The word rûaḥ (commonly translated as breath,
wind, spirit, or Spirit) occurs in the Old
Testament 389 times—more frequently than torah,
shalom, or Sabbath. In this volume, a popular Old
Testament scholar, whose previous books have received wide acclaim,
cracks open the challenging and provocative world of the Spirit in
the Old Testament, offering readers cogent yet comprehensive
Grounded in scholarship yet accessible and inviting, this book unlocks the world of the Spirit, plunging readers into an imaginative realm of fresh senses, sounds, and skills. The book gives readers the opportunity to recapture Israel's tenacious sense of the Spirit's energy as it was expressed by a series of vibrant verbs: blowing, breathing, coming, resting, passing, pouring, filling, cleansing, standing, and guiding. Readers will encounter in these pages all of the Old Testament expressions of the Spirit—passages that will challenge the conventional, confront the commonplace, and transport them to a world of wisdom, work, and wonder.
In this fluent and elegant book, Jack Levison makes two points of fundamental importance for Christian theology: (1) the Christian understanding of the spirit must be grounded in the multifaceted rûaḥ (breath, wind, spirit) of the Hebrew Bible and (2) the saving spirit of God cannot be divorced from the spirit/breath that gives life. A remarkable and subtle contribution to biblical theology.
—John J. Collins, Holmes Professor of Old Testament, Yale Divinity School
It’s well known that the Hebrew word for spirit is also the word for wind and for breath, but I don't think anyone has done as much with that fact as Jack Levison in this book. He shows how the word rûaḥ speaks of the spiritual and the material not as two separate things but as related facets of the way that God in his liveliness involves himself in the world. It is appropriate that this book on the spirit should be inspiring. A beautiful combination of the academic and the nurturing, it works by careful, thoughtful, life-giving study of whole passages where rûaḥ appears, and it invites measured and reflective assimilation.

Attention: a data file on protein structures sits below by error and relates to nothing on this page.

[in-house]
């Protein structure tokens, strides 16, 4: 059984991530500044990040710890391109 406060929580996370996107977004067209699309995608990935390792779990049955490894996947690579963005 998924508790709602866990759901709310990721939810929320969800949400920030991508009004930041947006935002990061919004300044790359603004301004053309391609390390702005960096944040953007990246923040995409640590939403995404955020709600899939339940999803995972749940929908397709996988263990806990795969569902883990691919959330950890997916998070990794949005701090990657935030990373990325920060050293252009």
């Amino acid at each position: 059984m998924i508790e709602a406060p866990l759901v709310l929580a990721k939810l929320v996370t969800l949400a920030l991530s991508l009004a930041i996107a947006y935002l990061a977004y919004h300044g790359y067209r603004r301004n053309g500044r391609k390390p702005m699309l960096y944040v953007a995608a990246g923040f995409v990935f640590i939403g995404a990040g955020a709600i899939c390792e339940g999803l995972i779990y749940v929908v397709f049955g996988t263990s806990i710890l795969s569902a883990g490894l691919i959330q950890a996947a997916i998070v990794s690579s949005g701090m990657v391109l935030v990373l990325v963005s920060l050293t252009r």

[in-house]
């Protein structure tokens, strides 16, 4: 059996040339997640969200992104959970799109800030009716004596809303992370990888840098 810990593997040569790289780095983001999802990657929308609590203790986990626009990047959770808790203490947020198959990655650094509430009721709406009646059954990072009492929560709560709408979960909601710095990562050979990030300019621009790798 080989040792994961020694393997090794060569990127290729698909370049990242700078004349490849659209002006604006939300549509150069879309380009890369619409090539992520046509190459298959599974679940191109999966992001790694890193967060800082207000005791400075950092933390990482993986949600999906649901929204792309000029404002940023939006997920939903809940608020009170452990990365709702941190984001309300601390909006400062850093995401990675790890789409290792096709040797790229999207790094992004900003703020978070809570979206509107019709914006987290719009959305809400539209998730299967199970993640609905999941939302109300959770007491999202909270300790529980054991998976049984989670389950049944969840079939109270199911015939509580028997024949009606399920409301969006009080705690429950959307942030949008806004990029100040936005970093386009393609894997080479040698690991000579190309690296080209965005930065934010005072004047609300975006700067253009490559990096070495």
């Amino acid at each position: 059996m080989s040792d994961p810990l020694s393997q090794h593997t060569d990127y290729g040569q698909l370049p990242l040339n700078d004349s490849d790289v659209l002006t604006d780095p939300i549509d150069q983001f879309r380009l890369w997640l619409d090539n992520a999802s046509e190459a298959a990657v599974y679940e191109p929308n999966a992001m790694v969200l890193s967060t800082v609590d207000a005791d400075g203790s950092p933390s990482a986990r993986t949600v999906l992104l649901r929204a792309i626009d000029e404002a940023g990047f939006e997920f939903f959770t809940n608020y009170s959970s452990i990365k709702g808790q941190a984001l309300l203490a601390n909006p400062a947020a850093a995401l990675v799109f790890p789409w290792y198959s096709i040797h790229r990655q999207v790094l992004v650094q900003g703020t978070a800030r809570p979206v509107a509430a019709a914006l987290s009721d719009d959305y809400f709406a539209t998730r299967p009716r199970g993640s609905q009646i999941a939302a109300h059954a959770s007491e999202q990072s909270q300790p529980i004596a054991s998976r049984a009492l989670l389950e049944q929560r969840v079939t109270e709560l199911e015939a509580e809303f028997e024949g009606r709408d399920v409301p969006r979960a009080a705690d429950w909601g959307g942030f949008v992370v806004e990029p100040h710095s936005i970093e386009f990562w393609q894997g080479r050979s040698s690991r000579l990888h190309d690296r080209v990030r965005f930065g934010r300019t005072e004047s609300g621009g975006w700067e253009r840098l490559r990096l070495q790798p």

—John Goldingay, professor of Old Testament, Fuller Theological Seminary
A Boundless God offers us a careful study of rûaḥ from the Jewish Scriptures that takes the reader on a journey into an expansive vision for what is meant by talk of the breath, wind, spirit, or Spirit of God. Jack Levison demonstrates the depth and breadth of the rich and full experience of God as Spirit and of God and spirit in bringing humanity to the fullness of life. Readers will be challenged to lay down old paradigms and dichotomies and to embrace an understanding of the spirit that is far more nuanced than before, all while being confronted with a vibrant, fresh, and life-filled vision of how God moves among his creation in and by the spirit.
—Lucy Peppiatt, principal, Westminster Theological Centre, United Kingdom
In the Logos edition, this volume is enhanced by amazing functionality. Important terms link to dictionaries, encyclopedias, and a wealth of other resources in your digital library. Perform powerful searches to find exactly what you’re looking for. Take the discussion with you using tablet and mobile apps. With Logos Bible Software, the most efficient and comprehensive research tools are in one place, so you get the most out of your study.
Jack Levison (PhD, Duke University) is W. J. A. Power Professor of Old Testament Interpretation and Biblical Hebrew at Perkins School of Theology, Southern Methodist University, in Dallas, Texas. He previously taught at Duke Divinity School and Seattle Pacific University. Levison is the author or editor of numerous books, including Filled with the Spirit, Fresh Air: The Holy Spirit for an Inspired Life, 40 Days with the Holy Spirit, and Inspired: The Holy Spirit and the Mind of Faith. He has also been a featured blogger for HuffPost.